Bilbao, March 8, 2012       How can we manage Europe’s    terrestrial greenhouse gas balance?                    Jean-Fran...
Outline1.   Context: climate negotiations and food security2.   International and European research programing3.   The lan...
Agriculture, Forestry and Land Use (AFOLU)account for one third of global greenhouse gas emissions     89 % of the global ...
Lifecycle analysis of products leading  to GHG emissions and removals              Cross-sectoral and cross-boundaries view
Climate negotiations• In 2007, the EU commited to an overall 20 %  reduction in GHG emissions in 2020 (compared  to 1990)•...
Livestock, a threat to climateLivestock emits: 1/3 of anthropogenic CH4 (enteric fermentation)                 2/3 of anth...
(J Delincé, 2011)
(from Tara Garnett, Food Climate Research Network, UK)
Role of food habits                  DUALINEPoor food habits could lead to lower GHG emissions for women (not for men)
Outline1.   Context: climate negotiations and food security2.   International and European research programing3.   The lan...
Global Research Alliance  Livestock Research Group  Croplands Research Group  Paddy Rice Research Group
Joint Programing in ResearchAgriculture and Climate Change          (FACCE JPI)                                 www.faccej...
FACCE-JPIScoping Mitigation                   National                   National                 inventories             ...
ICOS – Infrastructure for aCarbon Observation System
ANAee                Analysis of EcosystemsA large European infrastructure on (agro) ecosystems
AnimalChange (FP7)Global and regional livestock storylines and scenarios under climate    changeDetailed assessment of mit...
EC FP7 ANIMALCHANGE partners
Direct GHG emissions from livestock                    2.8                                                     Animal food...
Direct GHG emissions per unit food protein                             GHG per animal protein                            M...
Outline1.   Context: climate negotiations and food security2.   International and European research programing3.   The lan...
Towards a full accounting of GHG fluxesfrom agriculture, forestry and land use?• Inventories                  • Unknowns  ...
Land and oceans store carbon                           Large interannual                           variability in global  ...
An assessment of the continental carbon          balance of Europe                               1000 km          Upscalin...
Land based carbon sequestration     in Europe (2000-2004)                UNCERTAINTY                  (Schulze et al., Nat...
Land based greenhouse gas balance in    Europe including C sequestration                                           UNCERTA...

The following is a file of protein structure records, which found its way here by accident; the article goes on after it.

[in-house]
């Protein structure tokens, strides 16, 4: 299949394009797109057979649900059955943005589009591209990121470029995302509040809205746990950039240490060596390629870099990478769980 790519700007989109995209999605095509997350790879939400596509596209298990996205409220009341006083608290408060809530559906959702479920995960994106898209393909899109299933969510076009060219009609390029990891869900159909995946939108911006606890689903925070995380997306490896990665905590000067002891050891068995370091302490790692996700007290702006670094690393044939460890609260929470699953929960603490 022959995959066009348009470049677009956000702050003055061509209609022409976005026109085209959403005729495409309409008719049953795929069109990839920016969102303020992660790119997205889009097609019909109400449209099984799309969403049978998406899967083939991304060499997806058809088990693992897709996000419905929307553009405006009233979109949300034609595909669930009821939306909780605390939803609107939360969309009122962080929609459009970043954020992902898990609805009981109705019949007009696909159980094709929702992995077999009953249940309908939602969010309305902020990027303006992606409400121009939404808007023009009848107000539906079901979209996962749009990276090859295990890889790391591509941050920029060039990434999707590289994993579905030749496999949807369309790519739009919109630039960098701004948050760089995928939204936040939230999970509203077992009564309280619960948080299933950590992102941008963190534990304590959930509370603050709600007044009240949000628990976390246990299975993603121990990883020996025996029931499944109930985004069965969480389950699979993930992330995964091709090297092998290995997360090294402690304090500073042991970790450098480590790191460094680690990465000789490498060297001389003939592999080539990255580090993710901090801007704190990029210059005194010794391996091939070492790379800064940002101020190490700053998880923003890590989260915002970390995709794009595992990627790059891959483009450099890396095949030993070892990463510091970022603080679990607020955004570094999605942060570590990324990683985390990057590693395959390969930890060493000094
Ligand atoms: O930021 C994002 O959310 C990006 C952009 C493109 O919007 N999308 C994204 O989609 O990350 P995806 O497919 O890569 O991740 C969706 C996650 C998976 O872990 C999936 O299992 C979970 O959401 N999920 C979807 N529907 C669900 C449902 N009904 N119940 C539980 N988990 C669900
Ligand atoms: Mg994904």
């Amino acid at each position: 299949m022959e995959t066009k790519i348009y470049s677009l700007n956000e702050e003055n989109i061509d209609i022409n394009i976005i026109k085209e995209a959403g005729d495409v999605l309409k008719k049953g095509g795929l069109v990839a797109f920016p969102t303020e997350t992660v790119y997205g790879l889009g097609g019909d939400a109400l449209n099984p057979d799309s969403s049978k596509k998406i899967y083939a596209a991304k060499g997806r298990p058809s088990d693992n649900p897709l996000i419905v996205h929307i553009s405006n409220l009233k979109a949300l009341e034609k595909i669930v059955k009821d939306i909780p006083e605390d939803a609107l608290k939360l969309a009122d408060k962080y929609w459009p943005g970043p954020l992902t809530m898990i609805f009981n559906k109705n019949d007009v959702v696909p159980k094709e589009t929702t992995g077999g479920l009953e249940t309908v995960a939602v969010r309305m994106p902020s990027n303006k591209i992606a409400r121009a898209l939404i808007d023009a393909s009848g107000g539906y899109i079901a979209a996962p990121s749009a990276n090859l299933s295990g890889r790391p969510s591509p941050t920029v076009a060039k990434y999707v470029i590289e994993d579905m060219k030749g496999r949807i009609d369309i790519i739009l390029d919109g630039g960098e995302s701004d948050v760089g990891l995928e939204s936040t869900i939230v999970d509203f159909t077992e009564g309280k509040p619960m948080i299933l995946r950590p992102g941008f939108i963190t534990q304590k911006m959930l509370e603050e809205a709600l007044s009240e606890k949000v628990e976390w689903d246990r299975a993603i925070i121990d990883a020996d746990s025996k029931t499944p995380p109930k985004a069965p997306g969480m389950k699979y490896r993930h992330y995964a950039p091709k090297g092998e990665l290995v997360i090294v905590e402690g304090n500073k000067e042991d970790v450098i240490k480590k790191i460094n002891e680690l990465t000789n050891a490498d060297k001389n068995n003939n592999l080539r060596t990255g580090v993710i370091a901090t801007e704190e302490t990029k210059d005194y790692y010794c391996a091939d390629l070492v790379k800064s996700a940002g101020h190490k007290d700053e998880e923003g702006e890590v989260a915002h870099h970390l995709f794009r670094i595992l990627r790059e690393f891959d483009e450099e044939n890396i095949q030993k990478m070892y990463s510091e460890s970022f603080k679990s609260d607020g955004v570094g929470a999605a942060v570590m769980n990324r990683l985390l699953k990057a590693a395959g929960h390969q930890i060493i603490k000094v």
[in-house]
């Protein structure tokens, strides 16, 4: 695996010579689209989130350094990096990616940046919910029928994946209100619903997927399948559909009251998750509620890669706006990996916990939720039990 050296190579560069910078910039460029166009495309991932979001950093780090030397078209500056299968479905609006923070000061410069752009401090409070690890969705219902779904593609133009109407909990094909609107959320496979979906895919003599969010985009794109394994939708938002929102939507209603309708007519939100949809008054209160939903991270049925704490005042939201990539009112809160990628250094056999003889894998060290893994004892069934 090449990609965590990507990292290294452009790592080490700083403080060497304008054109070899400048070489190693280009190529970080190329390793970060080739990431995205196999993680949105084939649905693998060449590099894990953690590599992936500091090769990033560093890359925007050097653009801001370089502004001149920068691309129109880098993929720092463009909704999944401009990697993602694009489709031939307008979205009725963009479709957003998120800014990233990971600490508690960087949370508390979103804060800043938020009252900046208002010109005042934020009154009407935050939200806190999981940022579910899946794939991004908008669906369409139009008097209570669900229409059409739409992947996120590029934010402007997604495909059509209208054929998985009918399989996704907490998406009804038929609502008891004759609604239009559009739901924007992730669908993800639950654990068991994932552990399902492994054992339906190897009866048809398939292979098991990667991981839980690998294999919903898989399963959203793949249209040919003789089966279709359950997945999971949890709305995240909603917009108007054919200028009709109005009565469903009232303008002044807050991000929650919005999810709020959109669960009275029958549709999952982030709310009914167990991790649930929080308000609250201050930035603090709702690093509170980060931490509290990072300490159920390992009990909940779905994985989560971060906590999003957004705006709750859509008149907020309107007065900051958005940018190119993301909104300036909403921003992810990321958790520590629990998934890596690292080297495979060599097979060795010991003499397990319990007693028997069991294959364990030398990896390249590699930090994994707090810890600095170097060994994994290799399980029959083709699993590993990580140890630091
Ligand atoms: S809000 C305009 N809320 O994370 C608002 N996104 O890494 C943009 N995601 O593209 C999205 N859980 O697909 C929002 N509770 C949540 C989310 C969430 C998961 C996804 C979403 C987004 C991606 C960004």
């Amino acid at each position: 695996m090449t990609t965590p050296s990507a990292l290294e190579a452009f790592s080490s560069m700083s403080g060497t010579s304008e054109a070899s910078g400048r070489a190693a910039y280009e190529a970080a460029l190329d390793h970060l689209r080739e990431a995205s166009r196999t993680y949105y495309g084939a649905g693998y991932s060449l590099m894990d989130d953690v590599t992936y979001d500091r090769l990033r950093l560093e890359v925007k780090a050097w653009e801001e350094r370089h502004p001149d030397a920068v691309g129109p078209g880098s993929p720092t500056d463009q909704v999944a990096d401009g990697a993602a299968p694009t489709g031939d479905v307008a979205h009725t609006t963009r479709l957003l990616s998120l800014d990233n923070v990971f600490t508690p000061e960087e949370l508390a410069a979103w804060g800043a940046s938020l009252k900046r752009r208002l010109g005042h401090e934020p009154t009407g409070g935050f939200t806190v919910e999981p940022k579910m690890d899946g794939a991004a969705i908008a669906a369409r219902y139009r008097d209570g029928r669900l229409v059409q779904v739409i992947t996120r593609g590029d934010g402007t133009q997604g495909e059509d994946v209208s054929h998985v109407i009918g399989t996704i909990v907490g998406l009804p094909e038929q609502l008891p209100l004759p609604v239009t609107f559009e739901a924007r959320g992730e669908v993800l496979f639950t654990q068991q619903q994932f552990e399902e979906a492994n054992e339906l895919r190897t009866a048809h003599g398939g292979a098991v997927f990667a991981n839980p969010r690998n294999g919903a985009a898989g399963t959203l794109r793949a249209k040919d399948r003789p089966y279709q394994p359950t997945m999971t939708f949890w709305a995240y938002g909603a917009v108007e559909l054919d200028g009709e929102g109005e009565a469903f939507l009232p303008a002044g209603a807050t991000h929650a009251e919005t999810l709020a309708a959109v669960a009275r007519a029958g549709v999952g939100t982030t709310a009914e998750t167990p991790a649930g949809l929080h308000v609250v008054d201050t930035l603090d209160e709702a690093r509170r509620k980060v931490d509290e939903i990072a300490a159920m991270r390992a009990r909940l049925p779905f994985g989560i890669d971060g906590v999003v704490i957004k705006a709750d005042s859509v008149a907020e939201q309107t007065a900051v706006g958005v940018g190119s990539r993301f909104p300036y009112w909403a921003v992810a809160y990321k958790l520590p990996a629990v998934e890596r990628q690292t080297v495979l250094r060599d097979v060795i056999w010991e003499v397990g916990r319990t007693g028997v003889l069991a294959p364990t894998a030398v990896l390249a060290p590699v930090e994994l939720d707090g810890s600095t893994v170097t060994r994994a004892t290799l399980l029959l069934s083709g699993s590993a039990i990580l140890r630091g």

Summary of the continentalgreenhouse gas balance for EU 25• The land surface sink reaches -111 Million  tonnes of carbon p...
Outline1.   Context: climate negotiations and food security2.   International and European research programing3.   The lan...
Ecosystem flux measurements
Simultaneous measurementsof CO2 and H2O   exchanges
Components of a managed ecosystem             carbon budgetNEE: Net Ecosystem Exchange, balanceNBP: Net Biome Productivity...
The balance between gross photosynthesis (GPP),  plant (Ra) and soil organism (Rh) respiration       in contrasted Europea...
The balance between carbon and other greenhouse    gases in contrasted European ecosystems                        Sink    ...
Dissolved organic C leaching             (Kindler et al., Global Change Biol., 2011)
EU25 terrestrial greenhouse gas balance* including C sequestration          GHG balance of agriculture in EU25 including C...
The GHG balance of the agriculture sector in Europe                   GHG balance of agriculture in EU25 including C seque...
Outline1.   Context: climate negotiations and food security2.   International and European research programing3.   The lan...
The C balance of  a grassland   ecosystem                                                NEE                              ...
C sequestration in a temperate pasture                                  (tC ha-1 yr-1)        CH4                   Herbiv...
Carbon sequestration (NBP) at 10       European grassland sites                                 Carbon sink            -  ...
Disturbance induced changes in C cycling           (Klumpp, Falcimage & Soussana, 2007, AGEE; Klumpp, Soussana & Falcimagn...
Separating direct role of disturbance from plant traits: Response & Effect    C sequestration (gC m-2)                    ...
Disturbance increase: a cascade of effects.                                                                               ...
Climate x management interactions for                                       0.1                                       80  ...
Annual C balance of 28                           grassland sitesC source                                                  ...
Simple C cycle model (5 state variables, 3 soil parameters)                               Ecosystem respiration, Reco   GP...
Best fit for turnover of slow C                                 Turnover rate (Kslow) of slow                             ...
Simulated vs. measured            annual C sequestrationC balance is inferred from GPP, climate, management and soil texture
Carbon and GHG balance of grazingsystems (grassland and farm buildings)                                                   ...
Carbon balance of EU grazing systems                (1987-2007)                                                           ...